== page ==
The Algona Upper Des Moines from Algona, Iowa on December 17, 1890 · Page 2
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The Algona Upper Des Moines from Algona, Iowa · Page 2

Algona, Iowa
Issue Date:
Wednesday, December 17, 1890
Page 2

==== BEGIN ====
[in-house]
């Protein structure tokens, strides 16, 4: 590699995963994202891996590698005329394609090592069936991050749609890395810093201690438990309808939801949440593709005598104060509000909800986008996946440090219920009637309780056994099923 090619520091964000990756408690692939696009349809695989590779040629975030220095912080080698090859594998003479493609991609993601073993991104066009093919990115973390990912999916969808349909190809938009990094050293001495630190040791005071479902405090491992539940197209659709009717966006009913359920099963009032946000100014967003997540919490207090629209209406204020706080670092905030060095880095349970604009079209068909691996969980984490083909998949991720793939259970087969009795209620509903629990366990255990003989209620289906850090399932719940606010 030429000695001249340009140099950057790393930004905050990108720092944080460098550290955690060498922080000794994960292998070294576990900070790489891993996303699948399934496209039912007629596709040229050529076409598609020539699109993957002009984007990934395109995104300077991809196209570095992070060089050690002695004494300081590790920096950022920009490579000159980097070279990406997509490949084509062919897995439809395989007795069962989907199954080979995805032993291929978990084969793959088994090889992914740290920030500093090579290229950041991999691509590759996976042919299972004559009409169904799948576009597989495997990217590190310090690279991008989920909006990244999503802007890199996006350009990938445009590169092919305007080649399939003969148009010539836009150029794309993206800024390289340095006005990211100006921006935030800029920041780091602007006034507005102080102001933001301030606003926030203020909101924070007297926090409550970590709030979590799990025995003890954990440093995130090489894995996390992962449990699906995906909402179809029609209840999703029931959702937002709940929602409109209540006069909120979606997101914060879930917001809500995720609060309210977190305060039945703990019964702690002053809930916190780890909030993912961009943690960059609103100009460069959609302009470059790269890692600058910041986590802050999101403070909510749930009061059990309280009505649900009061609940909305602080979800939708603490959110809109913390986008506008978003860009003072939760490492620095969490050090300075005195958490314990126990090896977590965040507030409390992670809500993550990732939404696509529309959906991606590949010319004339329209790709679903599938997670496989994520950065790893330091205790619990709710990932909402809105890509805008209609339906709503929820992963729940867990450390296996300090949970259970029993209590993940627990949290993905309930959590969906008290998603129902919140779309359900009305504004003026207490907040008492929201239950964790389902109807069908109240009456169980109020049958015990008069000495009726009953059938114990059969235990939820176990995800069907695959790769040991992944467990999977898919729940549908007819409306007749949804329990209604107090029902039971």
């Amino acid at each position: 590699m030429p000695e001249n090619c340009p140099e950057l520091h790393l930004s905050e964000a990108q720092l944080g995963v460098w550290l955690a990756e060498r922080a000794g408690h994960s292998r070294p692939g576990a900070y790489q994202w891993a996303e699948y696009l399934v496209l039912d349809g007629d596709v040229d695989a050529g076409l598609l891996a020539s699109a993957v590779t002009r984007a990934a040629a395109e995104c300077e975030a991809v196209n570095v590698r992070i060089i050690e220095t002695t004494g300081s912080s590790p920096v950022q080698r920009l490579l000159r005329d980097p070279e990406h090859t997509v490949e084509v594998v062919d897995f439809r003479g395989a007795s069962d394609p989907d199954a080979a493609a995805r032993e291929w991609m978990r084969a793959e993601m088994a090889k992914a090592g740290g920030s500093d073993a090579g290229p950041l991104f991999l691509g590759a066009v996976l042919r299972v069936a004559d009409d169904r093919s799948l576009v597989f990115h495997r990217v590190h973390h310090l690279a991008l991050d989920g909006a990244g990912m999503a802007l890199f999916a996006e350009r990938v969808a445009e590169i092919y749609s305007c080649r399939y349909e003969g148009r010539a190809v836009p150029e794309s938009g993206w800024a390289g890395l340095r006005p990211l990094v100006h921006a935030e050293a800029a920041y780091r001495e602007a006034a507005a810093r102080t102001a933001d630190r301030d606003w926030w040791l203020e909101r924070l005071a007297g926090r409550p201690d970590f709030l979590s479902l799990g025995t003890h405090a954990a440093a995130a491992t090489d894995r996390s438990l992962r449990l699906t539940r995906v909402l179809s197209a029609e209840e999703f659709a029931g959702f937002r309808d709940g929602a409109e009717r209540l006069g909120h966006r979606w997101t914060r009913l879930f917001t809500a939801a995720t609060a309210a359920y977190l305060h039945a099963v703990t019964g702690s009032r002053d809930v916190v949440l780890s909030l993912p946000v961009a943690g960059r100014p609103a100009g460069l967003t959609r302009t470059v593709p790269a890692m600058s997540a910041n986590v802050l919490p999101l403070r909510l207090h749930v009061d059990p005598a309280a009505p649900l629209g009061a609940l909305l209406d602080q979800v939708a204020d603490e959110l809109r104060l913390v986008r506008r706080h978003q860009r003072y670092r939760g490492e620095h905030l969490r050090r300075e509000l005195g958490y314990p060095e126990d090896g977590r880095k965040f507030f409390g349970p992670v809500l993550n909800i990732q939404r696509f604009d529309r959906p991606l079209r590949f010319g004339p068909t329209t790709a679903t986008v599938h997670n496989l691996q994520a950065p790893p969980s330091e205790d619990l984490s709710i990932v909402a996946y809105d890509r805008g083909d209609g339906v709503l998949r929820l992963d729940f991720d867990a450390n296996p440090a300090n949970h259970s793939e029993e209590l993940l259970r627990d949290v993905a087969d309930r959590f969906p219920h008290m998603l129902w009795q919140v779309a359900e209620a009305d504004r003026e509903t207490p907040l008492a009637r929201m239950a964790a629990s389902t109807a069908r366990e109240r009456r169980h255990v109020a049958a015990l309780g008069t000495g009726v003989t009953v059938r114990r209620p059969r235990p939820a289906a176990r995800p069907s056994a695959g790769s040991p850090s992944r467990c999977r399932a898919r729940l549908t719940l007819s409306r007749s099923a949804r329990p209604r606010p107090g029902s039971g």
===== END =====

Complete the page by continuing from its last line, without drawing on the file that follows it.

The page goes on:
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THE WPEE DES MOtNES. ALGtOMA. IOWA. WEDNESDAy. DECEMBER 17,1890, A Moonlight 1fg 1m<l tyimtatarl forth At otr ., Throuph the bloscomtnpr Inhn frtf it stfollj I *M i youhsr nnfl shy. but firdenfrej-od, -. And fine tvns .tlio queen of my foul. The moon shod silvery sympathy U4 AJ I wo imsorl In the sky of June. HW, Wliat would yon do," paid rny lore torn "if you #e«j tlio than In tho moon? glance, ..Ana hope It-aped hleh In m.v Ijronst,: Whatlovpr could wish fot- n raref ohiinoe , rt To put hia fnto to tlio test? If I wore tlio nrnii In the moon," said L As I ftiized In lier fnco dlvl ric. Id Sonttor ilia envious clouds on high And fof you nlono I'd shine. "•I'd gather tho stftrs In a tinokio br)»bt .TO gleam on yotir dftlnty shoo! To h comot I'd hitch my CM- to-nljrht And wander through Rpncd with you. "dea? nm?"' " N ° W St " pl tl " lt ' S And gityly hor Ifiughtor i-unir, I .!* yo 'L wo , ro tho mi111 1" the moon," «ald sho "You'd admire rno nnd.hold vonf tonguo." A POT OF GQLIX "The slorm's just about over, Mollle, I can see the rainbow." "Thou you can bring in an armful of Wood, Hiram," camo from Millie's voice 'This water's never In tho kitchen, goin' to boil." "It does beat all how some folks make money," Hiram continued. "Seem to pick it right up off the ground, someway, Thov sav there's a pot of gold tit tho end o"f every raiu- oo\v\ I wish I could find one of 'em that's alll" "Are you going after that wood, Hiram Briggs," demanded Mollio, np- pearlng In the doorway. "If you don't you won't get your pot of coffee for breakfast, an' I reckon you'll miss that BJoro'n you will tho pot of gold that's at the end of that rainbow." "Oh, I'm goin', Mollio! You're always in sech a hurry about every tin nw|" exclaimed Hiram, testily, dragi'iiif his lank liguro to Its full height and sauu teriug ou" townrd ilu> wnod pile. "Pot of gold, indued 1".said Mollie to herself as sho returned to hor work. "If tlir-ru was a pot of gold in every acre of tho farm Hi mm Brigirs'd novel AI,. ,!„„.. enough to find It. Ho miV|,t pays me we can see about letting it sfhml. My client Iras beun abroad'" foj- some time and leaves all such matters in my hands, so I will promise you a year anyway." Tho very'next day Mollie went to work on the south lot. She hired two sturdy neighbor boys for a snTall sum or in that part of the countrv boys •vork was not worth much. But those two soon found that if they sariied their wages and their goo! board they must work for them, I soon became a subject for much wonder and a good deal of admiration among the men that a woman could so manage a farm. Never did the farm raise such crops as it dirt that fall, and iu spite of tho improvements she thought necessary, Mollie paid her interest and a good round sum down on the mort» ige, , In the late fall, just before tha Thanksgiving snows covered the ground. Mollio received a morning call rom two strangers whose every move" roent was full of business. Their er- nnd was soon told. They had dis- overed coal on land adjoining her farm ml they wanted to buy that part of 10 farm through which thov imagined ie vein ran. The price they offered fairly startled icr, Bui Mollin had developed into a tir woman-of-btislnoss iu these months id her first thought was, "If they'll >ay thai,they'll pay more, and it's only m'Houili lot, that never would give a .-•Dili crop of anything anyway." If two poems is that '•TBanatbbsis" ivas six years old when it was prfated and the ••Fragment" two years. Such "patient waiting" is rare' with Vounir authors. . * e PASt MAtdiH MAKIN6. A Mnfthlnfi (tint Cut* On r Ten Million* of thtin ty Drty. making matches divided itito The operation of from a pine log may be four heads, namely. Preparing the splints, dipping the matches, box making, and fiTlin<r. When tho timber is brought into tin) cutting room of the factory it is seized upon by a gang of men who place it before a circular saw, where it is cut into blocks fifteen inches long, whicl is the length of seven matches. It is freed of its bark and taken to the high Spokane Falls is to Itavfl ft school building costing $72.677. Twenty million ach-s of the land of the United Slates tiro hold by foreign* era. -. «Y . i n — --.v. *.+.*.! in liiiii, ,a had a dual moro gold out of it than ho hns if he'd 'a dug a little harder." "Are yon goin' at tho south lot thia morning. Hiram P" she asked at breakfast. Hiram was slow in roplyiuir "Well, you see." ho boiran at last , "I'm rallic-r afraid that 'Ifhavo to wait till afternoon. There's some men I promised to meel, down to tho village " ...Mollio made no reply. It was not nfuuh for Ion years' experience of Hiram Briggs' character lo havo inu"ht hor that replying was apt to make matters worse instead of belter. I'Tbo fact is, Mollio," ho said, as ho rose, "I've about decided to sell the old farm and invest in somothin' paving. I can't stand any more of this evo^astin' drudgery!" Ho looked at hev ,fith a little approlionsioij. Mollie had risen and stood confront!!!" 1 him with binding eyes. The thought llashoi across him that Mollie was lUmndsomo woman. "Soil tho farm!" she cried. "Soil the place whore I was born an' when; my father was born before mo! Thai you shan't! Not one inch of ground 01 Stick of timber. Maybe you have the right .'.ii law," she held up hor hand as he \VLJ about lo speak, "but you know you haven't the real right.aiid I'll m !V er let you do ii, never!" Hiram's only reply was a strong slam of tho door as ho passed through. She watched him cross the orchard and Strike into tho road leading to the village. Sho watched him as far as ionld sou him and then turned to work with a .sigh. "I don't know how it'll end," she thought drearily. "I'm tirod of li"-ht- iug and scolding, but I'll light to "the very end before lie shall sell my father's farm," she finished, with u'orco tears in bur oyos. Hiram did not como home to dinner, but that did not alarm Mollio. He very often did not como homo to din- nor when there was a south lot waiting for him. Night caimi and still ho did sho hoi- my were some lime lurroeinir onlorms, oy did agroo :it Jast,"and Mollie felt •vith pride that they wore not to her disadvaiiiugu, Tho snows fell and Thanksgiving came and wont, and then one day the loor opened and athin.sloopinir figure, vvut with tho storm that raged without, ciimn feebly in and sauk into his old place before tho lire. Neither spoke. The angor that swelled to burslin-r in Mollio's hear softly cliangod to pity as she watched him. Whatever had been tho expert oucosoflho last months—and Hi ran never told them — they had sadl changed him for tlio time. At last ho raised his shrinking eyes. "I've come back, Mollie," he said "and J didn't find the pot of gold. I'm ready to go to work now like a mai and prove that I can be worthy of your respect if I never have been before." Mollio disappeared for a moment in another room. "There, Hiram," she said, as she laid her bank-book in his hand, "there's tho pot of gold you've boon hunting for, and it was ri»-|it in tho sontlUot all tho time, just "where you ilid not, want to go to work that morning, 11 she finished with a . tearful smilu as she pressed a kiss of forgiveness iipoii liis lips.—Ms. /''. IV. Bradley in Detroit Tnbune. IN A POET'S YOUTH. Wllllnm Ciillnn lirynnl. 1 )! Eiirly Lyrical AHplnitluiiH uiiil I'arformuiio«g. not return, but he had even staid away a night before now, so at midnight sho closed the house and wont to be'd. "Maybe I suid moro than 1 need," •he^thought, as she blow out tho light. Toward evening of .tho next day a nian sauntered up to tho house. "Bo you Miss BriggsP" ho asked of Molly, eagerly wateliing from the door. "Yes," sho said. "What is itP" "Wall, I got a loiter 'r somethln' for ye," fumbling iu his nigged pockets. "Wall,I swan," ho exclaimed finally »'ef I heven't lost it!' 1 • "Lost it!" cried Mollio; "whoro'd you get it!" "Wall,Hi Briggs sod of I was a-nomin' your way some time today I might briii" it. Ho said as how 'twould explain itself, an' to toll yon thot he was' a-»-oin' after the pot of'gold under tho rainbow, "r some sech stnfi'." The next day Mollio folded and packed away Hiram's clothes. "If ho qon't como back till ho finds his pot of gold," sho thought, "he'll never como back at all, and if ho comes back without it ho'll need 'em." "I wonder what could havo boon in the letter!" she thought. She was soon to know. In Jess than a week a buggy drove pp to the door, a man alighted and tied his horse, and Mollio opened tho door for him with strange feelings of foreboding. What ho told her was What sho had already dimly suspected, that Hiram had mortgaged tho farm months before and invoslod tho money in mining stock. Tho mortgage was due and had not boon paid, and homo- lessuoss stared Mollio in the face. For a few moments she was stnnnnd but tho natural courage that had borne her through so many trials soon returned to her and with it a plan whereby sho might suvo her inheritance from the consequences of her husband's folly. She would run tho farm herself and pay off the mortgage with tho proceeds. It may have boon tho tears in Mollie's bright oyos—I havo hoard that men do not liko to see a woman on— or it may have boon something in 'her mirnest womanliness that commanded attention to her pleading, but at the end of an hour that hard old lawyer had certainly promised that her plan should have a trial. "I'll give you a year, anyway," ho f»m. 'if I find bv that time that it The poot Bryant was an exception to the rule which ordains that precocious children shall either dio while young or become'ordinary men, says the lout/i's Companion. On his first birthday "he could walk alone, and when but a few days moro than 1(5 mouths old knew al'l tho letters of tho alphabet." In his sixth year he was, as ho himself lolls us, "an excellent, almost infallible speller, and ready in geography." In his sixteenth year he cniered college, having mastered in less than a year all tho Greek and Latin required for admission to the sophomore class ab Williams college. Tho boy was as precocious in rhyming as in studying. Before he was 10 years old his grandfather gave him a 9 pence for a rymod version of Iho first chapter ai'Job, and tho country paper published a rhymed description of the school he attended, which he wrote and declaimed. John Bigelow, in his life of Bryant, says that "though these early verses gave no particular poetical promise, they were remarkable for two characteristics by which all his poetry was destined to bo distinguished—the cor- rectnoss both of the measure and the rhyme." So intense was the boy's ambition to lie a poot that ho not only road what poetry foil in his way, but in his private devotions often prayml with fervor that ho "might receive tho gift of poetic genius, and write, verses that mi"ht endure. 1 ' turning lathe, where, by means of , speciaf'forni of fixed cutting baud run ning its entire length, a continuous tool, the thickness of the match is cu off. As tho block revolves and decreases in diametur tho knife advances and Jitnd of veneer of uniform thickness is obtained. As the veneer rolls off the snife it is met by eight small knives, which cut it into seven separate bands, each the size of a match. By this one operation sovon long ribbonuof wood, each tho length and thickness of a match, are obtained. Tlioso are then broken into pieces six feet long, the knotty parts removed, and tliev are then fed into a machine which "looks and acts likes a straw chopper, which cuts thorn into single matches. The machine eats 150 bauds at the same time, and a mechanical device pushes them forward tho thickness of a match at each stroke of the cutter. This little machine, with its one sharp knife, can out over 10,000,000 matches a dav. From the culling room the splints are taken to the dry room, whore they are placed in revolving drums, which absorb all tho moisture' tho splints may contain. They are then prepared for the dipping process, which is a very important operation, as each splint must have sutliciout space to be fully coated, and yot not placed so close to the others as to cause the mixture to clot the heads of the other splints. To do this they are placed under an in- goniously constructed machine which seems to work with human intelligence, and are caught up and placed closely- but, at regular intervals, iu a dipping frame. Tlioso frames contain forty" four moveablo laths, and between each lath the machine places with clockwork reguluritv, fiftv splints, makin" over 2.000 in each frame. " The heads of the splints are all of the same levol, and a single attendant at each machine can place over splints in the frame por day. ping vat is a stove of masonry which contains three square pans. The first aan is for heating tho splints, so they will absorb the mixture; the second jontains molten paraflino, in which tho Joints are dipped, and in the third they iro coated with igniting composition. )ver 8,000 matches can bo dipped bv a skilful workman in one day. After the lipping process the matches are dried vhiio still iu the frames, and are then aken to the packing room, whore they ire put into tho boxes by hand. i'lit Woodworker. .Provo, Utah, has a red-hot anarchist* His wife supports him bv taking in washing. An Englishman proposeslayihg'deep- sea electric cables by means of submarine boats. There are 10,862school districts, 62,' 872 teachers and 2,800,000 school chil* dreti in Japan. Liverpool has a population of 720,000. Methodism has a membership of 76,000 in the city. _ An English firm has purchased tho right to slaughter and 'pack 800,000 hogs a year in Servia. There were 86,981 paupers in London in the third week in July—4,215 indoor and 82,766 outdoor. The American congregational churches have resolved to give" £2.000 annually for evangelical work in France. There are over 7,000,000 pores in the human body, and yet wo are surprised because some men are sponges. As soon as the town of Santa Barbara, Cal.. gets pipes laid to the gas well it will cost only $10 a year fot fuel to each householder. Over 110.000—to bo exact, 111,689 emigrants embarked during the last quarter from the various ports of tho British Isles. Those include 85,408 foreigners. By the late cyclone in Finland, almost unprecedented in so northerly a region, some 120,000 trees have been blown down between Vibonr and Vil- uiannstraud. ° It may interest; some of our readers to know that more than one supposed authority declares that the leaves of tho tomato plant are more medical than the fruit. A New York money prince has recently ordered a sot of brass floor re"- istors plated with gold in an exceedingly ornate design. The registers will be placed in the owner's palace. The pumps in the Gold Hill mine at Grass Valley, Cal.. were uncovered recently after lying nine years underwater. They wore put to work and lifted water as well as tho first day they were put down. It is said Ed Osborn, of the Wau- pncn. Wis., , ' ' plien* as ft remedy for the potato disease in Scotland. Every eye of the seed potato is touched with creosote by means of ft small camel's hair brush. T'iie product of potatoes so I rented is almost totally free from Where the creosote "is not applied lo all the eyes of the seedling the r«.«itlt is partial disease. If too much is used the seed will not germinate. Some very old relics were sold at the sale of the personal effects of the late Frederick Fox, at 383 Franklin street, Reading. A \yaffle iron with long handle and tripod Was supposed to be 160 years old; There was also a steelyard with weights, 120 years old} a handsomely ornamented waiter of unusually large size, over one hundred years oUCand many smaller arti* cles, A "grandfather's clock" over one hundred and thirty years old was kept in the family. Snails are largely consumed by consumptives in England who can afford them. Of course they are imported. Tho best come from the vineyards of Franco, and for this reason they are considered especially fine. They are certainly a luxury, for a tin of snails cost 4s 6d. ' Frogs' hind legs are eaten in larger quantities than is generally supposed. You can't tell them from a hit of chicken; and no doubt a good many people who are not careful about consulting the menu at swell dinners eat thorn "as such. Another novelty for epicures is crawfish tails. They are liitle things liko shrimps, and are used for flavoring all sorts of dishes, soups, sauce and vegetables. Boned larks in aspic jelly sounds well. The young bachelors \vlio lounge through tHE TOPOLOBAMP5 thnt BppolnHrtg feffort ft^C Some six years ngo Mr. A. £ wrote a book out of which greW a 6o» operative movement to found a Cploay nud. City at Topolobaiiipo on the PftOiM coasft in the province of Sinaloa, Me** ico. Mr. Nitpoleo'n. Hoaglahd, ttno has just returned from a visit to Top6» lobampo. lias this to say about the C0l« otiy as it is at present: t)uring the entire time that the col* ony has been on the gronodi noW nearly four years, it has had no home or permanent abiding place of its owtt« Strictly speaking, the history of the Credit" Foncier Company's attempt » neither for nor against the successful working of "integral co-operation " life in chambers of Piccadilly go iu for those potted things. They are con- potted venient. Daniel Webster's Habits. There has been a good deal of controversy about Mr. Webster's habits. When he went to England he acquired what I do not think was his habit before, he been me convivial; and on his return he showed ah evident likino- for thn brandy bottle.. He was never an inebriate, but sometimes ho made his most powerful speeches while under the influence of strong drink, and on more than one occasion ho was sadly the worse for it. When ho made his speech at Richmond, under the October sun. _as it was called, he drank so heavily at dinner that when thev took him out into the stato house grounds, where he was to speak, the governor of the state said ho was afraid for him. Just before his turn to speak came the season. 1,000.000 tatoes The clip- ' $1 this fall. He contracted for all tho po- his vicinity at 18 to 20 cents, AN INVENTIVE NEGRO. silt Displayed In th« liuildlng. o f „ Steamboat In Liberia. "Thanatopsis," the poem which gave him a national fame, was written in 1811, before ho had attained his eighteenth year,though it was not published until 1817. Tho story of its publication, as told by Mr. Bigolow, is a unique literary anecdote. One day Dr. Bryant, the youth's falhor, while looking through tho drawers in his sou's desk, camo upon some manuscript verses. Ho road thorn, and was so impressed that he hurried to the house of a friend, and, thrustiii" the verses into hor hand, exclaimed^ while (oars ran clown his cheeks, "Head thorn! They are Gallon's." In a few days tho doctor went to Boston, without communicating hj 3 j a . tonlion to his son, to show theso versos to his frii-iul William Phillips, who was one of tho editors of tho North American Review, (lion two years old. jlo loft the versos at tho ollioo of the Review without their author's name or any intimation of their parentage. Mr. Philips read thorn and went to Cambridge to submit them to Richard H. Dana and Edward T. Olmunin". his i'( ilorial colleagues. They ]j s ionod while Mr. Phillips road tho manuscript and hoard tho little he had to tell about its history. "Ah, Phillips," said Dana, with i\ skeptical smiln, "you have boon imposed upon. No ouo on this side of the Atlantic is capable of writiuu- such verso." Inquiries, howovor. showed that Mr. Ihillips.insU'ad of boiuir imposed upon, tad read lo them tho poems written by »» American boy who had not yet attained his eighteenth year. Ouo of the POIMHS was . entitled "Thanatopsis," and appeared in t| 10 September num. bcr ol the Review Cm- 1817. Some amusing descriptions have been written about the home-made steamboat that plies on tho St. Paul's River, Liberia, but little has been said ot tho mechanical genius who knocked the boat together out of material that was never intended for a steamboat. His name is Irons, and ho used to be a slave in South Carolina. A while ago ho made up his mind that it was high time there was a steamboat Diving on the St. Paul's River betwee'u Monrovia and the first rapids. He secured tho engine of an abandoned sugar-cane crusher and went to work to build his steamer. Ho took a canoe ittty feet long and ripped it from stem to stern with a saw. Ho placed the halves nine feet apart, ribbed and planked them, and before louo- tho hull was ready for the machinery. Hardlv any two pieces of the machinery were ever together before. He jnul to mako a score of things before he could induce that engine to turn a paddlewheel. Ho picked up bits of irou shafting and so on hero and there, and with the aid of a blacksmith shop knocked them into shape so that thev would work smoothly together, lie made a pair of paddle-wheels, built a deck house, secured an old steam whistle, fitted up a rudder - wheel, launched his creation, and was ready for business. This man was once an illiterate slave on a cotton plantation, but inventive talent was born in him. His side-wheel stoamer is not conspicuous for speed or beauty, but she is serviceable, and is noteworthy as tho first steamboat ever built in Africa, and probably tho first that was ever built out of picked-up material. One of Liberia's disadvantages is the fact that the former slaves, who compose her citizens, are most of thorn poor, not only iu purse but also in intellectual equipments. But she lias her men of mark liko Dr. Blydeu, who would be respected anywhere for their attainments and ability; and she has reason to bo proud of such a man as Irons, who was known for his re ' an . > m) which accompanied it also appeared iti the same number under tho title of An ' ''I'ragmont." VVood'.'' " A sisruiflcaut fact associated witl> tlje It is now known as 1 ' tlle A Wonderful Well. There is a wonderful well down near Dol Norle. Tho force of tho water brings up from the depths an occasional lump of native silver or a gold nugget. Local scientists claim that at a great depth and under enormous pressure tho water is washing away a lodge of rock, whoso softer parts jj-o into solution and give tho water" its mineral qualities, but whose gold and silver, not being dissolved, are brought to the lurfttce in a metallic stato. A large vein of pure white sand, suitable for making glass, has boon found near Piltsburg, Pa. The discovery will save the glass manufacturers of that city thousands of dollars annually, as they have hitherto been obliged to send across the Allo<>-|iaiiy Mountains for their sand. R. Lyman, of St. John, N. B., is the possessor of a dog that he claims has quite a keen instinct for business. A lew days ago. when the dog's license needed renewing, be turned up with a $1 bill and placed it at the feet of the owner. Mr. L. immediately went and took out tho license. ' According to reports from the principal applejack producing ' roo-ion of tho country (a belt extending across southern Now York and northern Now Jersey, between the Hudson and Delaware rivers), owing to the failure of tho apple crop, there will bo little of tho intoxicant made this year. Hearing a tremendous noise in the engine-room an Auburn, Mo., en°i- neer rushed below to Und the governor bolt off, the engine running wild, and the room tilled with steam. Ho immediately appreciated the situation and I did what low men would—groped about till he found the stop-valve and slowed the engine. The world's stock of diamonds has increased enormously in the last fifteen years. In 1876' the output of the African mines was about 1,500.000 carats, last year it was over 4,000,000, and the "trust" which conlrols all the principal mines assert that they have 16,000,000 carats "in sight" at the present time. It is a risky thing to receive into the bosom of tho family a long lost son who has no strawberry mark to identify him. A Pennsylvania farmer has been victimised bv a clever sharper, who personated the returned prodigal long enough to eat the fatted calf and secure $5,000 in cash. Then he lost himself again. It is a well-known fact that persons grow somewhat shorter as they reach advanced years, owing to "settliii" 4 " of the bony structure. A noted easels reported from Harriueton, Del., where a man died recently "who, owing to a contraction of the spine, had become i foot shorter then he was when h stopped growing, A French scientist, Victor Meiinier has calculated after careful inquiries American dentists insert abou 000 worth of gold annually into the teeth of their customers. The Scientific American says, that making allowances for tho increase of population, in less than 100 years American cemeteries will contain alar-ror amount of gold than now exists in France, j governor leaned over and said to him: "Mr. Webster, wo will be rendv for yon presently." Webster ronsed'him- self, drew his massive hand up and through his hair, and smoothed his face, and it seemed as if he had wiped away all signs of intoxication; and when a few moments later he arose to face that enormous crowd he was himself again, and for over an hour he held that audience entranced with his matchless oratory.— America. A HINT FOR NORTHERN TRAVELERS. "Lapping;" Hnoks No TjruiRor Pays on Sutilliern Ituilrimcl Trains. 'We don't Jap any more books," said a chipper newsboy at the Central depot last night. "Truth is we lost so many that way till we just can't 'ford it. I don't know for certain who iirst "tarted such doings, bin some of the i boys say it was Bill McAfee on the I Richmond and Danville road. Bound for Billy; he's always starting something he don't know nothing about. Old Billy is a leader for all that. The way that scamp can persuade the women into buying books is a sin 'and a shame. Ain't no use in talking he nan just do it; that's all. I heard"some of the boys telling how about Billy's lapping of books worked tho first day he fell on to the scheme. People looked wild when they saw the 'butch' thijow- ing all sorts of books into their laps without asking a cent for 'em. 'Twas all Billy could do to hold in when the women would look up and smile and say 'thankee.' But they changed their tune when he passed through the car to collect 'fares' ou 'em. Everybody was so interested reading the 'books that they wouldn't stop, and they flung out the little twenty-fives and fifties liko shot out of a shovel. Some of the women didn't have the change and the> was mighty sorry they'd started to read the books. They'd blush and look like they wanted to borrow tho funds. "Lapping worked splendid them times, but she's changed now. People are in the habit of getting off with the books. Wo losUauything that w'avP 1 Many is the one that's got the original and basic principles of tbfl company. Mr. Owen has himself de* clared that no part of his plan has yet been tried. Director Wilber, chairmaU of the resident board of directors, tells mo that the original plan Of co-opera* lion "had neither been tested nor marred." Tho colony has been an ex« emplilicaljon, not of integral or entire co-uporaiion. but of a mild or partial form of communism. For instance, they have had equal Wajfes for equal numbers of hours' work. Tne ox driver and the skilled cabinet-maker receive equal pay for a day's work. The pay consists in labor checks or company credits, and are on the basis of §3, or throe "units of account," for elifht hours' work. These are exchangeable only through tho company for Iho labor or tho labor products commended by the company. The colony is not in debt, but it ! very little money. At present therej are only about 180 people in the c ouy. ^This includes women, children and invalids. There are perhaps thirty or forty able-bodied productive workers. In such a small community it is impossible for it to become self- supporting without exchanging products with the outside world. Conse- (jiienth-, for the of such commodities as are not produced bv the colony, the labor checks are worthless, for the colony has produced very little to sell to outside markets. It has been estimated that from §100,000 to $800,000 worth ot labor "credits" have nlready boon issued.- Nevertheless, I am told that their value, once very low, .is now on thn increase. The "credits" have always paid for food at the company's store, at the public restaurant, or at the private tables. They have always been receivable for wash bills, and have paid educational and school expenses. Thov are "leo-al tender for printing, subscription to The colony newspaper, and photographs in limited quantities. They pay for making or mending clothes, boots and shoos, for jewelry work, for a physician's care and medicine, for music'for social occasions, and in fact for any services that one member can do for another, from the making of a loaf of bread to the building of a house. The people have no houso rent to pay Jhoy own their own houses. They pay for them in their own labor, where ihoy do not build themselves; then, too, they have no taxes to pay The company, by special concession, is not taxed or a period-of ton years, but S " ir . M. U ^ tlle '"I'Md.ual member The social life of the colony has been its chmt beauty and charm. The morals of the community have been qmto superior. The people did not i 'I vertiso themselves as "saints." They declared on the other hand that they . . wife drunkenness to speak of intoxicating beverage.*, smokin mi.Hinir tobacco, cruelty profanity am' '•••'-- • o No, si roe, 'that IhoJoiigost day of the hours at St. Belorsbiu-"-, Hamburg, 16 1-4 hours 7»t " York, year has 19 17 houw X L,,, , ".16 I he average life of a rabbit is put at about nine years. The doe may have young eight times a year, averaging eight each time. The first litter is produced when but four months old. | Ihe progressions based ou theso figures loud to astounding results. For throe years the possible progeny of two rabbits has beeu calculated at over 13,000,000, aud for seven years at 1,600,000,000. Certificates of character given to servants are sometimes misused. Not long since a lady was speaking of Imv- nig taken a girl who was highly recommended by 1V well-known lady. To hor surprise her friend informed her that a girl with the same name recommended by the same lady was living with her. Upon investigation it was found that Uio written character hdd been used by both parties. Creosote has beeo successfully a»> off with my books, but I made it up on the next man. 'Twon't do to got left "talking about reading people, I've always been mighty successful at it. I can tell a preacher or a lawyer -every ire. Oh, yes, I always have bound books tor their sort. I slipped one time, though. It was this wav: Tho company had purchased a lot of cheap books, -How to Cure Diseases of tho Mind aud Body,' and us thov was a hard stock we boys was allowed double •commish' on 'em. I had one left, and was mighty anxious to dispose of her She was clean and neat, but sho just wouldn't go. One day coming out of Macon, I espied a little dried Fully one-half or -Peases "'era. They 0 ""' durin liko the their wore free to climate, the '"g 3'ear will °ny, whether "it s m, man with shaggy hair and weak-look!,,- eve'r eyes. Ho had tho littlest hands I „ seen, aud legs and foot accordingly set him down for a countryman! made bold to tackle him. 'Here's the last one I have in stock,' I said to him. •Better take it if you need anytime O f the kind,' I argued; 'this is tho only one m print. Country people don't have to send for a doctor when they have this work.' The little man looked up at me sorter tirod and said mildly. You little rascal! If you don't & avyay from mo I'll throw you out that window' I turned up,,,; lip at ' J loold countryman and walked out When we reached Atlanta the douot was crowded with people, and thev Kopt up such whoopin' an hollerin' when tho train stopped. I poked mv lead out to see what was the matter Would you believe it, , they had this Ht o countryman by the hands, and ooked like they'd go plnm crazy abou him. I got sorter uneasy, «, u j j etl5w | up to the conductor and asket) him who he countryman was aud ho said: -Look bo.y, cjou't you know Gov, Al ej < com- -»j> >»iioiiier "ii- i« t^ i °^ " 18 °°1* !» force being but a but little It,- ;;;x°-»''= no thu porciue appendix 1 ; and toes